It’s late at night and I’ve just bumped into another motoring hack at Dubai airport. It’s obvious why he’s here at the exact same time, in the exact same lounge as me: he’s one of the privileged few. He’s an experienced driver and, like me, he’s driven plenty of extremely fast cars in his time. Unlike me, however, he’s never before driven a Bugatti Veyron. Which is why we’re talking utter nonsense at 2am. We’re both heading for Spain, where we’ll both experience the full fury of 1200hp without a roof over our heads. The Bugatti Veyron Grand Sport Vitesse beckons.
For us motoring journalists, it’s a question often asked: have you driven a Veyron? And if you’re able to reply in the affirmative, that’s closely followed by several expletives about how fortunate you are, while at the same time calling into question your parents’ marital status when you were born. Then, “what’s it like?”
And it’s at this point that any journalist struggles to find words appropriate to describe what it’s like to be catapulted down a road while behind the wheel of the world’s fastest production car. Amazing? Astonishing? Hardly ample descriptions, those. Here’s a few I tend to use: brutal, furious, mental, shocking, insane, breathtaking and, something most inquisitors aren’t prepared for, surprisingly easy. I wheel some of them out while talking to my fellow scribe, adding that the feeling you get when you stamp on the gas never, ever fails to shock. He thinks I’m exaggerating. After all, he argues, a Nissan GT-R is almost as quick to 100kph from rest. Wait and see, I tell him. Wait and see…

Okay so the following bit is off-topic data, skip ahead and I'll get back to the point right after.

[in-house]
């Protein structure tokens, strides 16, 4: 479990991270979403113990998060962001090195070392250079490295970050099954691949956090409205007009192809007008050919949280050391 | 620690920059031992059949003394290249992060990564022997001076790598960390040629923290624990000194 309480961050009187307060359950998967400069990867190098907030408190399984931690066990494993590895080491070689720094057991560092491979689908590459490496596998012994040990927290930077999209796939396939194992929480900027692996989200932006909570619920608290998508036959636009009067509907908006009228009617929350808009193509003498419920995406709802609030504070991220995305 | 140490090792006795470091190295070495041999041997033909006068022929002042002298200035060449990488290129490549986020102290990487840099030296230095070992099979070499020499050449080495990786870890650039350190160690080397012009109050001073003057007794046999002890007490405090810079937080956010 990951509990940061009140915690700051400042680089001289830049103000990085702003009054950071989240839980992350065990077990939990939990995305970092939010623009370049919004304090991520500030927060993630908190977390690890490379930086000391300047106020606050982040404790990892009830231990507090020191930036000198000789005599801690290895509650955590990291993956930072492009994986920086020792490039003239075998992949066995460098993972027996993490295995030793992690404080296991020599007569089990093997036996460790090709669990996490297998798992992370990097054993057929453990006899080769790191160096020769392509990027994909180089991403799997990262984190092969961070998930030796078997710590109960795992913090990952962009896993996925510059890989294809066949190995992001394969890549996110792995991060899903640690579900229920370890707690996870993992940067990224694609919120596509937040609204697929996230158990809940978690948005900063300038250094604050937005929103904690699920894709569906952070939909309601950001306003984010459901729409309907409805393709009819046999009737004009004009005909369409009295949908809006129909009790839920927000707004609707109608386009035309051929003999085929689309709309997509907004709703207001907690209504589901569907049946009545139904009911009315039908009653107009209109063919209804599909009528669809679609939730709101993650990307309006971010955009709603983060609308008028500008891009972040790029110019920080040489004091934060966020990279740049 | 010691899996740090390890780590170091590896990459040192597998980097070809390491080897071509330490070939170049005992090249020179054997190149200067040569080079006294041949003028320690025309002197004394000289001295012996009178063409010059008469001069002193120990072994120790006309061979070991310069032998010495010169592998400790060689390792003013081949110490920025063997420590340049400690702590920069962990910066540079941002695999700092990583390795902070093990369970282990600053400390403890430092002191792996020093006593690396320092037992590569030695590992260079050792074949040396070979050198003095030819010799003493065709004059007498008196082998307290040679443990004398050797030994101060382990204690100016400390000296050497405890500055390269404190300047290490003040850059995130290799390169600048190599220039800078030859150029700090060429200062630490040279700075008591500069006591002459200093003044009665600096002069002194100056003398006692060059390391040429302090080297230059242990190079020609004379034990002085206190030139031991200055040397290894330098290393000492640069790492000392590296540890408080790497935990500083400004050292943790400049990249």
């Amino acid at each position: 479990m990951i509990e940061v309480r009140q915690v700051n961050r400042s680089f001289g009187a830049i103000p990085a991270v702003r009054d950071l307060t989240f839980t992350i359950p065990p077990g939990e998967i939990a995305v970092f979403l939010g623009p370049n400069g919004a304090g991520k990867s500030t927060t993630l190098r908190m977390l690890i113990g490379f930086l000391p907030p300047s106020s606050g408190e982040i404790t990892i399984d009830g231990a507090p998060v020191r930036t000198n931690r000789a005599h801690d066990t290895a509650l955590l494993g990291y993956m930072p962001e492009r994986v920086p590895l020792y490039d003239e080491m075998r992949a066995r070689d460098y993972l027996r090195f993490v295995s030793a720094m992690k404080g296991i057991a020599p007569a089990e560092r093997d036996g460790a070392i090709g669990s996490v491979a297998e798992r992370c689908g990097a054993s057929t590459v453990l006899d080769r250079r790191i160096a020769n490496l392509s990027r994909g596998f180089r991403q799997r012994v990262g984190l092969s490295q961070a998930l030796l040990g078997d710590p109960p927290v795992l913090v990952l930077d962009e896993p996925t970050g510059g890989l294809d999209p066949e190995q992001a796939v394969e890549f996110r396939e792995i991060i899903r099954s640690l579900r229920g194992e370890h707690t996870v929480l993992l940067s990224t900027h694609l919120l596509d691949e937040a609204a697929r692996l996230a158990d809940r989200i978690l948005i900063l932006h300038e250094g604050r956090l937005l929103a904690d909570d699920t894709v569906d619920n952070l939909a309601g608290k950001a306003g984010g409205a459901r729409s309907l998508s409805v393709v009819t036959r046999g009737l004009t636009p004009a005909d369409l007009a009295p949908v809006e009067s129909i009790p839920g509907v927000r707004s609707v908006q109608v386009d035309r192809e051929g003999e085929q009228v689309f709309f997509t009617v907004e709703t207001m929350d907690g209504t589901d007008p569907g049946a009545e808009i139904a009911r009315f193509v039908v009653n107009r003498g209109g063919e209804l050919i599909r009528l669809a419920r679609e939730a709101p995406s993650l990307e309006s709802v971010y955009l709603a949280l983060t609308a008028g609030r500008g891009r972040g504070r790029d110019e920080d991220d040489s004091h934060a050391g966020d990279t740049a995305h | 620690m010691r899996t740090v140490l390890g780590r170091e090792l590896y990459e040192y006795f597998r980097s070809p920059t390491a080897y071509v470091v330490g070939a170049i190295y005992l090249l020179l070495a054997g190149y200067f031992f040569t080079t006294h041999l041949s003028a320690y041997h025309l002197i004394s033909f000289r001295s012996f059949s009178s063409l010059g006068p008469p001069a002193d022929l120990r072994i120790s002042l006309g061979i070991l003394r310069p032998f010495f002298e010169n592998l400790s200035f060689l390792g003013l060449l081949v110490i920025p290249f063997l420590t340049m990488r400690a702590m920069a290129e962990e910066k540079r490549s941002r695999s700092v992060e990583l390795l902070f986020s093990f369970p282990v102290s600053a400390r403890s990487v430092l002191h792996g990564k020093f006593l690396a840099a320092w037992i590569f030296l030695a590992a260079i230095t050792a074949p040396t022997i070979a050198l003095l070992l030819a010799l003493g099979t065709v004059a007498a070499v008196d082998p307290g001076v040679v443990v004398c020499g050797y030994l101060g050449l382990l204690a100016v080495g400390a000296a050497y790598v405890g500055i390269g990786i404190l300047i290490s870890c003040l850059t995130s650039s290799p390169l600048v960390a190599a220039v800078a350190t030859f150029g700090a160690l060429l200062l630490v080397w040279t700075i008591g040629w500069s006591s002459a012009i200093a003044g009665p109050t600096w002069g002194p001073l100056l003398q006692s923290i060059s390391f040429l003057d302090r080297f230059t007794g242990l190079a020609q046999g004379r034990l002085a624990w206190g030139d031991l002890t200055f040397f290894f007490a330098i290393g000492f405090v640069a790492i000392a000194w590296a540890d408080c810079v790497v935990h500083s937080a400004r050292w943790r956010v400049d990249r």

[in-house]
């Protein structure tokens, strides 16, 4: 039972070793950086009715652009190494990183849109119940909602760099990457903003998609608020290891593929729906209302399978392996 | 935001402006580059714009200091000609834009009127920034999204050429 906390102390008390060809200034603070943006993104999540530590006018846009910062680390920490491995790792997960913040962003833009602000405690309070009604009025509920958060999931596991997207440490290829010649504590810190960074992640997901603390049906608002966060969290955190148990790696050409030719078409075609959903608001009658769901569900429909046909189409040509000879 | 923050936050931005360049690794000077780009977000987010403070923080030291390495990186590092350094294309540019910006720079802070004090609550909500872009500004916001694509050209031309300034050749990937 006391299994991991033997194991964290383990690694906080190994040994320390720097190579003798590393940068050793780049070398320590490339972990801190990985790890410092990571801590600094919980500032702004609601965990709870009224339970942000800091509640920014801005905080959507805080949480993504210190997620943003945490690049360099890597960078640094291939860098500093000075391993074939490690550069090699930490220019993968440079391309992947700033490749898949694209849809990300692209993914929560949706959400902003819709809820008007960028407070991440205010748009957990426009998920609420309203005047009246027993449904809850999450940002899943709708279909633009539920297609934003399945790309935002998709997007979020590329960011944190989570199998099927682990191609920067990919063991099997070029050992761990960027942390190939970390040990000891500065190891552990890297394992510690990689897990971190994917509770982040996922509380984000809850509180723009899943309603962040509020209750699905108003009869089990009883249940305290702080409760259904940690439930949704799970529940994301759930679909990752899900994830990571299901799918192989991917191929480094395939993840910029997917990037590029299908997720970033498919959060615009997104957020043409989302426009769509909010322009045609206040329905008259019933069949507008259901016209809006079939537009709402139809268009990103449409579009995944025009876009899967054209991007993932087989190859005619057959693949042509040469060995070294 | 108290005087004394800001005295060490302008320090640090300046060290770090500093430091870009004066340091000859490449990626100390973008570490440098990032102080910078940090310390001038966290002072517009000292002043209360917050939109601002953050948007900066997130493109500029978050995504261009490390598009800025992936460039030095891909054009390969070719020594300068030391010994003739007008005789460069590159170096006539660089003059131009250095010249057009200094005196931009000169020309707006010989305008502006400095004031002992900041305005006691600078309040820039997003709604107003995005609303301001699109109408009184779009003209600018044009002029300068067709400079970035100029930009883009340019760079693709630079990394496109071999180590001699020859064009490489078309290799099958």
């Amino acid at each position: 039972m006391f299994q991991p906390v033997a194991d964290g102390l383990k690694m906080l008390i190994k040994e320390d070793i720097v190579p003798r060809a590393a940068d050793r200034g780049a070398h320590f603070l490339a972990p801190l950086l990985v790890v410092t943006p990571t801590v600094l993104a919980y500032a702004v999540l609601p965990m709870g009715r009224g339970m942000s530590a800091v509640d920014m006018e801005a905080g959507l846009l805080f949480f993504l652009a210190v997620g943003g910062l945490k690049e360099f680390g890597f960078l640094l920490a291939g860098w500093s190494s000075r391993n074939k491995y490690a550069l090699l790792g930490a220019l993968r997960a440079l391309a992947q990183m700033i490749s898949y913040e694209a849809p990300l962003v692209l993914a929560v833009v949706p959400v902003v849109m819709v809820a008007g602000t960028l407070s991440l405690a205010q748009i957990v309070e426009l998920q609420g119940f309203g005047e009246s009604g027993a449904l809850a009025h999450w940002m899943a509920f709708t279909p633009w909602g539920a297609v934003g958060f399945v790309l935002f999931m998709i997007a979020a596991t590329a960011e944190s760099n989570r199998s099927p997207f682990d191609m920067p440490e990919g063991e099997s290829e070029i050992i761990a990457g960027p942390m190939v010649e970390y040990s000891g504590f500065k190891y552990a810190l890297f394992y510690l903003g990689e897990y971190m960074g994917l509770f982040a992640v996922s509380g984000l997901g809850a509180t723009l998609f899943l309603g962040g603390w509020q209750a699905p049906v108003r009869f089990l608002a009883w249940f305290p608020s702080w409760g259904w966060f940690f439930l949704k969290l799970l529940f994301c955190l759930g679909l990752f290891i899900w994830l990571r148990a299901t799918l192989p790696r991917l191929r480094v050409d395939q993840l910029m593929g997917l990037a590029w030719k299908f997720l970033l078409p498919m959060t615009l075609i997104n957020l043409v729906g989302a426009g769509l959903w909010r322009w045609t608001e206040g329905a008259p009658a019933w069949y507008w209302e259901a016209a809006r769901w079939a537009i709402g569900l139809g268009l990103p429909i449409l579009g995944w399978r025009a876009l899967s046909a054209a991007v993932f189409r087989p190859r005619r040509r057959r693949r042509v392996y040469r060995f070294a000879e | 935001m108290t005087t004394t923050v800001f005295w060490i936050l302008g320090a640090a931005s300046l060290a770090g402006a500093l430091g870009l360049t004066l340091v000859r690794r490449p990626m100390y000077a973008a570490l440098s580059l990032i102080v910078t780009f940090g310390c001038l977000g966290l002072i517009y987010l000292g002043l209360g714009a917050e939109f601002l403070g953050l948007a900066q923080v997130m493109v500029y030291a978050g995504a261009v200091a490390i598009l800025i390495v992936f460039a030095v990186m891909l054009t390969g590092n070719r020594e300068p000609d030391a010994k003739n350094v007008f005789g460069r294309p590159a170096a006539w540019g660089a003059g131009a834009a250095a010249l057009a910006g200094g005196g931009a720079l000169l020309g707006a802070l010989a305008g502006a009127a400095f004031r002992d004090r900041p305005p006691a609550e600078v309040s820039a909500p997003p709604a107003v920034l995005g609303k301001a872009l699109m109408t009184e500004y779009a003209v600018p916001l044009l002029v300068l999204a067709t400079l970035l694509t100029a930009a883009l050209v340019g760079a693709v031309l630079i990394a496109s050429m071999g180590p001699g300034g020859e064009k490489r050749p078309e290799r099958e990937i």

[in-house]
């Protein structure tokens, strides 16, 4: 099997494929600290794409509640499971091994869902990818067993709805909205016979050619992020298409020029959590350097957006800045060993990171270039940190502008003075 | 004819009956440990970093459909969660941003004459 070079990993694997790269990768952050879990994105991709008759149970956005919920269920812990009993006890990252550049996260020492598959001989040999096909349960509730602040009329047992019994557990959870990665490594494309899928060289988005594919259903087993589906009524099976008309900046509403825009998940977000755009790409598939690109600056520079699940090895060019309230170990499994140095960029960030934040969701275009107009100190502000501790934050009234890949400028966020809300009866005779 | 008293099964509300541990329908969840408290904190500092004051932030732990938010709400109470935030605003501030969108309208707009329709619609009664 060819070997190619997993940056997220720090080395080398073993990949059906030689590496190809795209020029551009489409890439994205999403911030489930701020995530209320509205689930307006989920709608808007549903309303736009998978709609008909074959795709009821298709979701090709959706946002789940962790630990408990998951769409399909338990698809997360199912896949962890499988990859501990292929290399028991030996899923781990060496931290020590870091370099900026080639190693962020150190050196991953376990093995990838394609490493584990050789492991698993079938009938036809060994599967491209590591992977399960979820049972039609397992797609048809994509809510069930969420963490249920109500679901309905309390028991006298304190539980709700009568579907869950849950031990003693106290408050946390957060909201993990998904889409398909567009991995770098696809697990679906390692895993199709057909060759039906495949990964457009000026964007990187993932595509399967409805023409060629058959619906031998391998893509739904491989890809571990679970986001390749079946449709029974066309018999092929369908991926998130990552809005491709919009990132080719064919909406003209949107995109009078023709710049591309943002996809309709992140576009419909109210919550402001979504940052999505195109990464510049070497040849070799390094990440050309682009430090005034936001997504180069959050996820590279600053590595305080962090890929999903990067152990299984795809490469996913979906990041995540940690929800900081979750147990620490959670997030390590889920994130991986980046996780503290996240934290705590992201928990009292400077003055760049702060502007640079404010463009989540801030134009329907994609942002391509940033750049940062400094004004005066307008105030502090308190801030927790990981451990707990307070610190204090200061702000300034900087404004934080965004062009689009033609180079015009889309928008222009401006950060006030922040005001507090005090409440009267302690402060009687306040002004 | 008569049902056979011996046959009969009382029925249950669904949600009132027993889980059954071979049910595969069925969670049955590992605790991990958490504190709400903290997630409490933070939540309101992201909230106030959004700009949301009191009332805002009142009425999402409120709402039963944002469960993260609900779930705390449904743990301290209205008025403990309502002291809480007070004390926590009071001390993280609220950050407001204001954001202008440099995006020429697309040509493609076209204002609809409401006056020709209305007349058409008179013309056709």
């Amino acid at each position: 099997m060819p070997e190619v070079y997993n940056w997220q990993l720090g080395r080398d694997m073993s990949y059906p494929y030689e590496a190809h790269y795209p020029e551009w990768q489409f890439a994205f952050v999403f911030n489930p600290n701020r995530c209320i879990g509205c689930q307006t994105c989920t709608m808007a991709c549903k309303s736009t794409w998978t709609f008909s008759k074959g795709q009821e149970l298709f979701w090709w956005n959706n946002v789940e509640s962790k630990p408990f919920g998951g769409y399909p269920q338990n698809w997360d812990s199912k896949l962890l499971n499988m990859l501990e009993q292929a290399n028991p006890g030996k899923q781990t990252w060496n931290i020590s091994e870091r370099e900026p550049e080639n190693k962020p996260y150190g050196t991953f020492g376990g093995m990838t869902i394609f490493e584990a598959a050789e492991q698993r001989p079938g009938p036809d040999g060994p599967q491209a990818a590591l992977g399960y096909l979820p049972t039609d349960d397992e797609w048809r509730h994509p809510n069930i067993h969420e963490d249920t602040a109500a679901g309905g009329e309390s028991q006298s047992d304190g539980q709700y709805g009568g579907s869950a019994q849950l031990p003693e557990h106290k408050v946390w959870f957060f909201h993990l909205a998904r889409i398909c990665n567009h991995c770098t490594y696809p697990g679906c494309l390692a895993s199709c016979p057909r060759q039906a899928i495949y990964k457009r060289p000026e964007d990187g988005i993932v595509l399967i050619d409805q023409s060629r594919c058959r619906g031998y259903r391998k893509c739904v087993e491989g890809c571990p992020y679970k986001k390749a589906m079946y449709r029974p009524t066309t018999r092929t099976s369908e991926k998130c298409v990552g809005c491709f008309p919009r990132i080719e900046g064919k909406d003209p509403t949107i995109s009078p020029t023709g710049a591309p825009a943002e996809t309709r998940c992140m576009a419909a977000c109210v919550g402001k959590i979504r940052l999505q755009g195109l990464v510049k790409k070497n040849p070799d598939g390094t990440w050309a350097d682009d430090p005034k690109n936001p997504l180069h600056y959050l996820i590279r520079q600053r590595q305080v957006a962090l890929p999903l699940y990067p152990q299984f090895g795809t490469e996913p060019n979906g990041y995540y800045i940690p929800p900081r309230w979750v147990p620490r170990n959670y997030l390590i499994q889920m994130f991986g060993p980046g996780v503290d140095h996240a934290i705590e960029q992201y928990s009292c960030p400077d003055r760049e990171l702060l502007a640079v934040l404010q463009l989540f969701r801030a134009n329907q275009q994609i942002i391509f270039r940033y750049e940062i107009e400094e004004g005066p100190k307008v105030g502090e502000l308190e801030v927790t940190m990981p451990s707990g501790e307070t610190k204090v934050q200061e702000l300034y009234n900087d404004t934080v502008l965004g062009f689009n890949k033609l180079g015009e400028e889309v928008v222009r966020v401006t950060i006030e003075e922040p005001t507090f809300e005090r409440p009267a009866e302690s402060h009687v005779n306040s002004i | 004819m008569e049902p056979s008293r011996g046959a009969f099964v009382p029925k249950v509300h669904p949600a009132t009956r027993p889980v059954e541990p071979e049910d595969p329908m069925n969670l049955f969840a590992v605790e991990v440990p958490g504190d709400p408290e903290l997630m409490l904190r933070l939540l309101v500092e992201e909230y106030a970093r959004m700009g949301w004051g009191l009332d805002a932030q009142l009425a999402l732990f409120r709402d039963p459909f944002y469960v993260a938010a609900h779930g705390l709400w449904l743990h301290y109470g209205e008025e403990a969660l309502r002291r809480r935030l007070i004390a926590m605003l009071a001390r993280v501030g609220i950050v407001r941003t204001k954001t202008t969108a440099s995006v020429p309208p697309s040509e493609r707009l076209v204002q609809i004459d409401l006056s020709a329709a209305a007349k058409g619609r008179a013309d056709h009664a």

It’s not ideal, flying through the night before getting into the world’s fastest roadster and giving it some proper welly. My two previous encounters, with the first Grand Sport and the Super Sport, were less hurried and I’d managed to bag a decent night’s sleep beforehand – something I was grateful for. No matter, because, as I mentioned, it’s a surprisingly easy car to drive and, at least with the new Vitesse being sans roof, there’ll be little chance of me falling asleep at the wheel.
The unveiling of the Grand Sport Vitesse came as no surprise. We’re now used to manufacturers spouting drivel about how no further models are planned and yet they continue to emerge, with the same PR people insisting that their employers are simply reacting to customer demand. When the record-breaking Super Sport entered the ring in late 2010, Bugatti remained insistent that its drivetrain would not be shoehorned into the open-top Grand Sport. 18 months later, the wraps were taken off it at this year’s Geneva Motor Show. Is this the final variant, before Bugatti’s self-imposed production run of 450 Veyrons comes to an end? I wouldn’t bank on it.